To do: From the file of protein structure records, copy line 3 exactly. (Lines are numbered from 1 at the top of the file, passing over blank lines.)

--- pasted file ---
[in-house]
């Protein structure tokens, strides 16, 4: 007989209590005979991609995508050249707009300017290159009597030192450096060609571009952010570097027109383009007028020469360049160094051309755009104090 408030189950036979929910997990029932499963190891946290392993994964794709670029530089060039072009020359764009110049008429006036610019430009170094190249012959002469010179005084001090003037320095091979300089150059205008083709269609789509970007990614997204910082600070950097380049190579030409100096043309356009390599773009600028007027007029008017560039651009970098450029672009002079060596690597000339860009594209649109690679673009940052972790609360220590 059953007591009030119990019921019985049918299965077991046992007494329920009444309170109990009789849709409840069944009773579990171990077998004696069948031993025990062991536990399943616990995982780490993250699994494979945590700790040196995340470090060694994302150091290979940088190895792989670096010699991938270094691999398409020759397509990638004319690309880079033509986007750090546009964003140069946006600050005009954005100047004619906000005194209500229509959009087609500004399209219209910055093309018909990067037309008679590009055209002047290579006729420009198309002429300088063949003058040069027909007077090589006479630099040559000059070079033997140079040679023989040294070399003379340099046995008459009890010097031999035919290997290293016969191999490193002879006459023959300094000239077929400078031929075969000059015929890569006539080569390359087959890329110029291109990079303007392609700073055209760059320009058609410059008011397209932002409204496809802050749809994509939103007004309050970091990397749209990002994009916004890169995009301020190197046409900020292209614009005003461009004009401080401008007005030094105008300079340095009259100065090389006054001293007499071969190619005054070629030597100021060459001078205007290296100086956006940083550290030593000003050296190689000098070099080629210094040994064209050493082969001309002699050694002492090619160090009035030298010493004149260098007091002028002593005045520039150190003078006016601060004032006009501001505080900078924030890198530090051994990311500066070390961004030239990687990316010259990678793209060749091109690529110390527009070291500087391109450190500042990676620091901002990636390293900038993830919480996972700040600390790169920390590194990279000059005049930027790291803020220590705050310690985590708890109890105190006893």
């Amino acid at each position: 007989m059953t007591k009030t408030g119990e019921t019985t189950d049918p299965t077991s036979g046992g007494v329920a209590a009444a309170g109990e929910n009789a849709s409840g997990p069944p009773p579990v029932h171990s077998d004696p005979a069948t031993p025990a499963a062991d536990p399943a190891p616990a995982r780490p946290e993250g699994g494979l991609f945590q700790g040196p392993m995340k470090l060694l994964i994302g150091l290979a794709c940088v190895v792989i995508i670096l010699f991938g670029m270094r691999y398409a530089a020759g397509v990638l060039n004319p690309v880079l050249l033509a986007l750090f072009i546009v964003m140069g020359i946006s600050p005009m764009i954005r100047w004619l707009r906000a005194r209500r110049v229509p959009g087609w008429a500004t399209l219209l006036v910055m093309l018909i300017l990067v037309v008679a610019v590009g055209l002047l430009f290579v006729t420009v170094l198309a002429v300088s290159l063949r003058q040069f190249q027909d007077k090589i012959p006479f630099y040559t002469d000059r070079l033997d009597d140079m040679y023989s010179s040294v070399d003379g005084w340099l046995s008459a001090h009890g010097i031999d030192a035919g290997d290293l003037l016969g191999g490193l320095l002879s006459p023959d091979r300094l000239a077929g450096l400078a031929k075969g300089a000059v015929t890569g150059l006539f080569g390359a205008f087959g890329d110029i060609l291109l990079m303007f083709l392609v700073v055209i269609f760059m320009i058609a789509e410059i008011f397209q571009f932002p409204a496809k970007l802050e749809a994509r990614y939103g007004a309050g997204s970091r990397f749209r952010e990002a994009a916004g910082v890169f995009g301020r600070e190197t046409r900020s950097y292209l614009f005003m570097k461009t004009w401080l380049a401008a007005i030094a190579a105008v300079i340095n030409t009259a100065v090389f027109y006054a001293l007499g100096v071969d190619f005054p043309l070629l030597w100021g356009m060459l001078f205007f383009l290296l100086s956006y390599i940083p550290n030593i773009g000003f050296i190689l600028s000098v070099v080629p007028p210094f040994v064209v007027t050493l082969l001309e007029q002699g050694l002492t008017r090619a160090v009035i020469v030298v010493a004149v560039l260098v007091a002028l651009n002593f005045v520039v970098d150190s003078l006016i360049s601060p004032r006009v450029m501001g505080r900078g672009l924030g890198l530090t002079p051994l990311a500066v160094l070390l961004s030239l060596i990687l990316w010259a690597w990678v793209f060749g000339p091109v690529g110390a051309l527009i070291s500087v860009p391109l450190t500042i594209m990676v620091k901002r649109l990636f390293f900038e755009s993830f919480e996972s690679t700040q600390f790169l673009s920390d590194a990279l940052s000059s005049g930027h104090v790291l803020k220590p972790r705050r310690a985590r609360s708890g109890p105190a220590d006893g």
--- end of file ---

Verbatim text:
């Amino acid at each position: 007989m059953t007591k009030t408030g119990e019921t019985t189950d049918p299965t077991s036979g046992g007494v329920a209590a009444a309170g109990e929910n009789a849709s409840g997990p069944p009773p579990v029932h171990s077998d004696p005979a069948t031993p025990a499963a062991d536990p399943a190891p616990a995982r780490p946290e993250g699994g494979l991609f945590q700790g040196p392993m995340k470090l060694l994964i994302g150091l290979a794709c940088v190895v792989i995508i670096l010699f991938g670029m270094r691999y398409a530089a020759g397509v990638l060039n004319p690309v880079l050249l033509a986007l750090f072009i546009v964003m140069g020359i946006s600050p005009m764009i954005r100047w004619l707009r906000a005194r209500r110049v229509p959009g087609w008429a500004t399209l219209l006036v910055m093309l018909i300017l990067v037309v008679a610019v590009g055209l002047l430009f290579v006729t420009v170094l198309a002429v300088s290159l063949r003058q040069f190249q027909d007077k090589i012959p006479f630099y040559t002469d000059r070079l033997d009597d140079m040679y023989s010179s040294v070399d003379g005084w340099l046995s008459a001090h009890g010097i031999d030192a035919g290997d290293l003037l016969g191999g490193l320095l002879s006459p023959d091979r300094l000239a077929g450096l400078a031929k075969g300089a000059v015929t890569g150059l006539f080569g390359a205008f087959g890329d110029i060609l291109l990079m303007f083709l392609v700073v055209i269609f760059m320009i058609a789509e410059i008011f397209q571009f932002p409204a496809k970007l802050e749809a994509r990614y939103g007004a309050g997204s970091r990397f749209r952010e990002a994009a916004g910082v890169f995009g301020r600070e190197t046409r900020s950097y292209l614009f005003m570097k461009t004009w401080l380049a401008a007005i030094a190579a105008v300079i340095n030409t009259a100065v090389f027109y006054a001293l007499g100096v071969d190619f005054p043309l070629l030597w100021g356009m060459l001078f205007f383009l290296l100086s956006y390599i940083p550290n030593i773009g000003f050296i190689l600028s000098v070099v080629p007028p210094f040994v064209v007027t050493l082969l001309e007029q002699g050694l002492t008017r090619a160090v009035i020469v030298v010493a004149v560039l260098v007091a002028l651009n002593f005045v520039v970098d150190s003078l006016i360049s601060p004032r006009v450029m501001g505080r900078g672009l924030g890198l530090t002079p051994l990311a500066v160094l070390l961004s030239l060596i990687l990316w010259a690597w990678v793209f060749g000339p091109v690529g110390a051309l527009i070291s500087v860009p391109l450190t500042i594209m990676v620091k901002r649109l990636f390293f900038e755009s993830f919480e996972s690679t700040q600390f790169l673009s920390d590194a990279l940052s000059s005049g930027h104090v790291l803020k220590p972790r705050r310690a985590r609360s708890g109890p105190a220590d006893g």